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Original article
peer-reviewed

Cimicosis in Persons Previously Fed Upon by Bed Bugs



Abstract

Introduction

Bed bug infestations have risen dramatically in many industrialized nations in recent decades. Most people fed upon by bed bugs will develop a pruritic rash although the frequency with which this occurs is not definitively known and may depend on host factors including the duration of the infestation.

Methods

Surveys were completed from 706 emergency department (ED) patients in Cleveland, OH about their current and past exposure with bed bugs. Subjects were asked about any post-bed bug feeding rashes that developed.

Results

There were 24% (169/698) of subjects reporting either a current or past home bed bug infestation, with 37% (253/698) reporting they had previously been fed upon by a bed bug. Of those reporting a previous bed bug feeding, 68% (172/253) reported a pruritic post-bed bug feeding rash and 24% (57/237) reported developing a blister. Overall, 5% (37/705) of ED patients reported currently having a rash, but only 2% (14/698) of ED patients reported currently have bed bugs at home and of those, only 14% (2/14) said they currently had a rash.

Conclusion

While 68% of ED patients reported a pruritic post-bed bug feeding pruritic rash, almost a third of persons did not report developing the rash. Post-bed bug feeding blister reactions are less common. Asking ED patients about a rash had a low sensitivity of 14% (2-43%) and a specificity 95% (93-96%) to identify persons reporting home bed bugs.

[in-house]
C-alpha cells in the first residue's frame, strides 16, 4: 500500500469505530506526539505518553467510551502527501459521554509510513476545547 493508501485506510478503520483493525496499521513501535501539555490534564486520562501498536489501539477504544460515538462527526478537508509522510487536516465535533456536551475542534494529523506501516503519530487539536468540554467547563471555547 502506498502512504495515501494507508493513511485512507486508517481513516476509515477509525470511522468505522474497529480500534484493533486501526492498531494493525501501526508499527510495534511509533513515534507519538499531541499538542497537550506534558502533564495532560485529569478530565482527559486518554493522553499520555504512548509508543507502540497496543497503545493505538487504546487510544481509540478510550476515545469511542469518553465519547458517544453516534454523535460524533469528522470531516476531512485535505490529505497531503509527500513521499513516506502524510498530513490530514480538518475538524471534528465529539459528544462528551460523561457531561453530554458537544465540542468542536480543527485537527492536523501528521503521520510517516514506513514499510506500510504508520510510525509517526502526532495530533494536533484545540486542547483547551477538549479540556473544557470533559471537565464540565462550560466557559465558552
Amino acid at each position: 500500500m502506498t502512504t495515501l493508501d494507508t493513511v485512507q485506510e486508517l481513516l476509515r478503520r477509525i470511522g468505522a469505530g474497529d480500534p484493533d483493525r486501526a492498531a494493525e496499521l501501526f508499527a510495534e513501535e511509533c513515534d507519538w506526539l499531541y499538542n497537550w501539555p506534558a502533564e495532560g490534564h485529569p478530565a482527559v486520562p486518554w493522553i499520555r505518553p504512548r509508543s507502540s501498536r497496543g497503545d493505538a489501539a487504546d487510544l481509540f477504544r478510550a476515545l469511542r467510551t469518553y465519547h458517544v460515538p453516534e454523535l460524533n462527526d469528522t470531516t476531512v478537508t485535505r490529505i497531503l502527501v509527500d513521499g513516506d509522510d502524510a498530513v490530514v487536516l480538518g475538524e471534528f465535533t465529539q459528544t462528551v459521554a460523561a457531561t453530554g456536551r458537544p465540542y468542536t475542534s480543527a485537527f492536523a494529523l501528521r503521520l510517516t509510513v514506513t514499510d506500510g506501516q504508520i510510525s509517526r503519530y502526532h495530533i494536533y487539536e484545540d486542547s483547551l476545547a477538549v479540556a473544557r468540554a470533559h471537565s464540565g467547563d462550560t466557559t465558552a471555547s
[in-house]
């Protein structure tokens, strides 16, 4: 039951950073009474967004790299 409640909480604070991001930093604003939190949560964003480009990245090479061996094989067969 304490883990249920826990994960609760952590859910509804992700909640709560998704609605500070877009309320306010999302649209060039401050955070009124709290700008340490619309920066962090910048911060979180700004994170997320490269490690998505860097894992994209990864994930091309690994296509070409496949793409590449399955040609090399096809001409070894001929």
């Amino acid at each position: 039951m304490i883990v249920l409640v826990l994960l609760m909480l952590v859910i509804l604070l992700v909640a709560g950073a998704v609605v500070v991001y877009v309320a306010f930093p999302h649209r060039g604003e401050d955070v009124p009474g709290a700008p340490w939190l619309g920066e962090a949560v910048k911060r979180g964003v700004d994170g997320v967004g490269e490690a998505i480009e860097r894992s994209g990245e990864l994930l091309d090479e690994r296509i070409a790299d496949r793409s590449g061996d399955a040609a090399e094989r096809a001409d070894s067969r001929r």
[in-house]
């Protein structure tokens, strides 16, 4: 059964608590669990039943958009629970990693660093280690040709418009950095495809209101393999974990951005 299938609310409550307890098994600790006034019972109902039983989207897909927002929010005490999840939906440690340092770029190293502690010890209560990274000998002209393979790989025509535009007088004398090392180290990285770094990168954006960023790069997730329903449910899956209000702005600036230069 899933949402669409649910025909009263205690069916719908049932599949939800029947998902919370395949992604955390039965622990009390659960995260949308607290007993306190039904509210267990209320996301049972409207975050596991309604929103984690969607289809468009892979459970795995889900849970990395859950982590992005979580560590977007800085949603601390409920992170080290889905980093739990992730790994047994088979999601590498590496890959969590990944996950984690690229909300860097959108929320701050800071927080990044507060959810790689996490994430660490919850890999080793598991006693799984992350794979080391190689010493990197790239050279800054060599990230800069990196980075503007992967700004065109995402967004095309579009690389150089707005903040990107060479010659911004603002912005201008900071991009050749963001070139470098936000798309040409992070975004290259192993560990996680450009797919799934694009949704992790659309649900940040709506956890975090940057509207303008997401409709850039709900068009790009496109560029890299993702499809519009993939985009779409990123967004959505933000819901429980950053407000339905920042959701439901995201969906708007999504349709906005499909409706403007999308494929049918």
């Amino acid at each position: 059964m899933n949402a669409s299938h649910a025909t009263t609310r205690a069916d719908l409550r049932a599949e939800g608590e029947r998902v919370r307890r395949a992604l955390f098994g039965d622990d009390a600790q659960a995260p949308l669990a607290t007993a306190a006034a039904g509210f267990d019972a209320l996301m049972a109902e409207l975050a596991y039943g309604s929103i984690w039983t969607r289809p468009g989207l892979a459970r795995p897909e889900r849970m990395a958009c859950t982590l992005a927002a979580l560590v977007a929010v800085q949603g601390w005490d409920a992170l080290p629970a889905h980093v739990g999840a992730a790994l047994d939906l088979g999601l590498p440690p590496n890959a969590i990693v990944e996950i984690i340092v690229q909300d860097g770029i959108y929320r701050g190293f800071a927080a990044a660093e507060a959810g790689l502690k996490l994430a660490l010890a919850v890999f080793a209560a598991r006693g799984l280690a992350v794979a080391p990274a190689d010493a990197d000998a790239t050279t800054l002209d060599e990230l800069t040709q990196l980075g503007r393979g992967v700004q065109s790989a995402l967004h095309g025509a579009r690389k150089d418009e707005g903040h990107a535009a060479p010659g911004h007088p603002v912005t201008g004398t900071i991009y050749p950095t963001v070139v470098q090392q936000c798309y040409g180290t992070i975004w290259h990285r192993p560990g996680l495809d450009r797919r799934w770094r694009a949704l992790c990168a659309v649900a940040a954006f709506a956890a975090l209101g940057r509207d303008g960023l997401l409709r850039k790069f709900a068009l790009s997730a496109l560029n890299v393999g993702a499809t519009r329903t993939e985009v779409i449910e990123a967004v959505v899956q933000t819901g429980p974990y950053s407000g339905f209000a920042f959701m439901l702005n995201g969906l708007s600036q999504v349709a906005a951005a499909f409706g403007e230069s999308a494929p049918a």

Introduction

The common bed bug, Cimex lectularius L., is an obligate hematophagous insect that preferentially feeds on humans. Bed bugs can be one of the most common ectoparasites that clinicians encounter in industrialized nations. Within the hospital, bed bugs have been found mostly in the emergency department (ED) [1]. One hospital reported finding a bed bug within the institution every 2.2 days and within the ED every 4-5 days, resulting in a significant institutional financial burden [1-3]. ED patients with bed bugs were more likely to be older, male, arrive to the ED by ambulance, and admitted to the hospital [4-6].

Most people fed on by C. lectularius develop cimicosis, which typically manifests as a nonspecific pruritic maculopapular rash, but which can also present with bullae, vesicles, or resemble a vasculitis [7]. The prevalence of cimicosis in persons with bed bug infestations is unknown, and there are no reports on the frequency of cimicosis in hospitalized patients with bed bugs [7-8]. Cimicosis typically develops in a previously unexposed person about 10 days after the initial feeding. In sensitized individuals, the time from bed bug exposure to a reaction can be almost immediate [8]. Summaries of dermal reactions from bed bug feedings have been previously published [7-13].

The purpose of our study was to assess the frequency of self-reported pruritic and blistering cimicosis in patients reporting they had previous been fed upon by bed bugs. Additionally, we sought to determine the frequency of self-reported rashes in ED patients and assess whether this correlates with having a home bed bug infestation.

Materials & Methods